The kitchen is a warm and functional space that utilizes custom walnut cabinetry, stainless steel, and extra-thick calacatta marble.
The breakfast area adjacent to the kitchen has an eclectic feel and commanding views of the city. The mural was created by the owners specifically for the space.
The delightful powder room of this house gets its charm from custom wallpaper designed by the owners.
The master bedroom has a top-of-the-world view that is made cozy by the inclusion of a fireplace and subtly concealed lighting.
The elegant master bath features callacatta carrera marble and polished nickel fittings.
The home office has a spectacular view; light is further introduced by the small dormer window above the desk.
The energy efficiency of the house was designed around the passive use of its southern orientation, with high-performance glass, cross-ventilating windows, and precisely calculated overhangs making air conditioning unnecessary this summer. The winter sun will bring warmth deep into the house, and the industrial-size fan above the dining room is designed to slowly move air throughout the house.
Sustainability was a constant topic. While the house meets Energy Star rating, much thought went into what sustainability really means. There is no bravura use of natural resources. Structural elements are sized at their calculated minimums. Precious materials were used sparingly, often where they would be touched by the user, and salvaged material was valued for its patina.
Photos: Benjamin Benschneider
The Woodlands project is an Edwardian red brick family home that has been designed by Madcow Interiors, located in Woodlands, a small area located in the borough of Hounslow, London. This restored home showcases an industrial rough luxe theme, mixed with various mid century modern touches.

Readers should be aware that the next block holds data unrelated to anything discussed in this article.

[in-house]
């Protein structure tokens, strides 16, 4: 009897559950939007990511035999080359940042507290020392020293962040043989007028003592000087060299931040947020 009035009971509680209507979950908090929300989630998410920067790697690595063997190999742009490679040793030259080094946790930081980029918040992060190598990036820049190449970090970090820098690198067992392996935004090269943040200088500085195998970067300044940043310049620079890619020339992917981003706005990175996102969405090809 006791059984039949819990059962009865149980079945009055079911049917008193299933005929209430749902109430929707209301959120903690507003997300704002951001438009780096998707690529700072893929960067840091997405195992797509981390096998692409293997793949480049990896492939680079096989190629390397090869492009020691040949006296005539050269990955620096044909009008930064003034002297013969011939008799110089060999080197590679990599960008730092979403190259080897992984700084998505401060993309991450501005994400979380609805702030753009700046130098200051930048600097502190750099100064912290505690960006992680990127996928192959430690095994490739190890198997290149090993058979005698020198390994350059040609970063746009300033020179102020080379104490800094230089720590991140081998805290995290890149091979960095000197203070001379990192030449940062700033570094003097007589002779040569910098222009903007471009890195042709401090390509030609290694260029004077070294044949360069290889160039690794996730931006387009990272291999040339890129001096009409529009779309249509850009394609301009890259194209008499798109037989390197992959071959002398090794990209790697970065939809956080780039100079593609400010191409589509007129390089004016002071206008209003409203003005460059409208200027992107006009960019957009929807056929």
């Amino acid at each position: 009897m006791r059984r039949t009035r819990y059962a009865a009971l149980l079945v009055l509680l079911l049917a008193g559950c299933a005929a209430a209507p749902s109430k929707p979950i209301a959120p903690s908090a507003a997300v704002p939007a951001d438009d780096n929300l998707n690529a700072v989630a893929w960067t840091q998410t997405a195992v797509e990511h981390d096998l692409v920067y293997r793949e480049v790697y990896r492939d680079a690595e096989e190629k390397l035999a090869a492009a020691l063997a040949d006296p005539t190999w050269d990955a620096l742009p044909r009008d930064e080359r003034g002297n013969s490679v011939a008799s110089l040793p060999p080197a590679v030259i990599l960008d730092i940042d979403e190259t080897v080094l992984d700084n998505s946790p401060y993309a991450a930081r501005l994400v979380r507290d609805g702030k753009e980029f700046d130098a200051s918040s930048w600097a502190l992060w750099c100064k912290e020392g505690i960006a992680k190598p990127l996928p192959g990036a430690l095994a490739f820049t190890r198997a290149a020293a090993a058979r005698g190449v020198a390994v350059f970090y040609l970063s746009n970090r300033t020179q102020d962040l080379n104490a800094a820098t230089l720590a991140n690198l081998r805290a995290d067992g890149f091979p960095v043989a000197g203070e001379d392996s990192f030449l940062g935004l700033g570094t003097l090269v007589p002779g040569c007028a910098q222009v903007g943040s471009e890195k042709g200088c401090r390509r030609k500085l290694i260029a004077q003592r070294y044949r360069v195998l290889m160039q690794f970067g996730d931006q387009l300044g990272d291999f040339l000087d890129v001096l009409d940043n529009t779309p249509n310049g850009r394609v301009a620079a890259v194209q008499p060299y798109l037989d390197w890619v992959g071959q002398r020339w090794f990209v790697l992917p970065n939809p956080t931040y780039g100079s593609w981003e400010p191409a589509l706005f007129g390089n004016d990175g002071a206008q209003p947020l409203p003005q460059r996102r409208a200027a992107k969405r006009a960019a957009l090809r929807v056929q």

Our brief was too restore, add period features and rebuild this North London Edwardian red brick family home. Using reclaimed materials and upcycling into bespoke designed furniture, our goal was to create a thoroughly industrial rough luxe theme, mixed with various mid century modern touches.
The Woodlands Project required us to plan and manage structural modification to the property, including the building of a new basement, rear extension, a 2 storey corner extension and a new loft conversion/extension. Once structurally complete, the interior design and bespoke styling began.
This was a huge project, which saw us working closely with a team of professionals and tradesmen. We custom designed and manufactured all the joinery and various bespoke (and upcycled) furniture; some of which are available to order. Other specialists were brought in who helped achieve the very specific finishes around the house.
Photos: Courtesy of Mad Cow Interiors
MODECO residence is a modern single family property designed by Modern House Architects, located in Los Altos, a city in the San Francisco Bay Area, California. This spacious newly built family home features open plan living, comprised of materials of wood, concrete and glass.
We were fortunate to have been commissioned by an owner/developer who wished to create a new home that was both site specific and sensitive to the remaining mid-century character of existing homes left in this neighborhood. We drew upon archetypes of the 40‘s and 50‘s, such as limited front facade fenestration and appropriately located roof overhangs, while using materials more common to current modernist homes.
The floors in the kitchen are plain sawn white oak, no stain.
The structure incorporates passive house standard technology that approaches the current European model of passive home. MODECO utilizes natural ventilation and light, solar photovoltaic (PV), and a mechanical/fresh air system with heat recovery. Concrete walls have a thermally broken core, and all other exterior walls and roof have 1.75 inch ridged outsulation wrap.
Photos: Assassi Productions
House in Ontinyent is a modern minimalist design by Spanish architect Borja García, located in Calle Músico Vert, Ontinyent, Valencia, Spain. The core of the project is a large open space on the ground floor and a sculptural staircase made of concrete that guide visitors to the upper floors. The materials, with an absolute use of white, are always naked and honest. The basement, a large open space between concrete walls, connect the 5,920 square foot (550 square meters) house with the pool. The pool, built in white concrete, represents a large floating water surface.
We are in the historic heart of Ontinyent (Valencia), in a old textiles factory now converted into the headquarters of the outdoor furniture manufacturer Gandia Blasco. The aim of the project is to integrate new residential activity into the existing building. For this reason the house is proposed as an extension of modulation and structural system of the old building.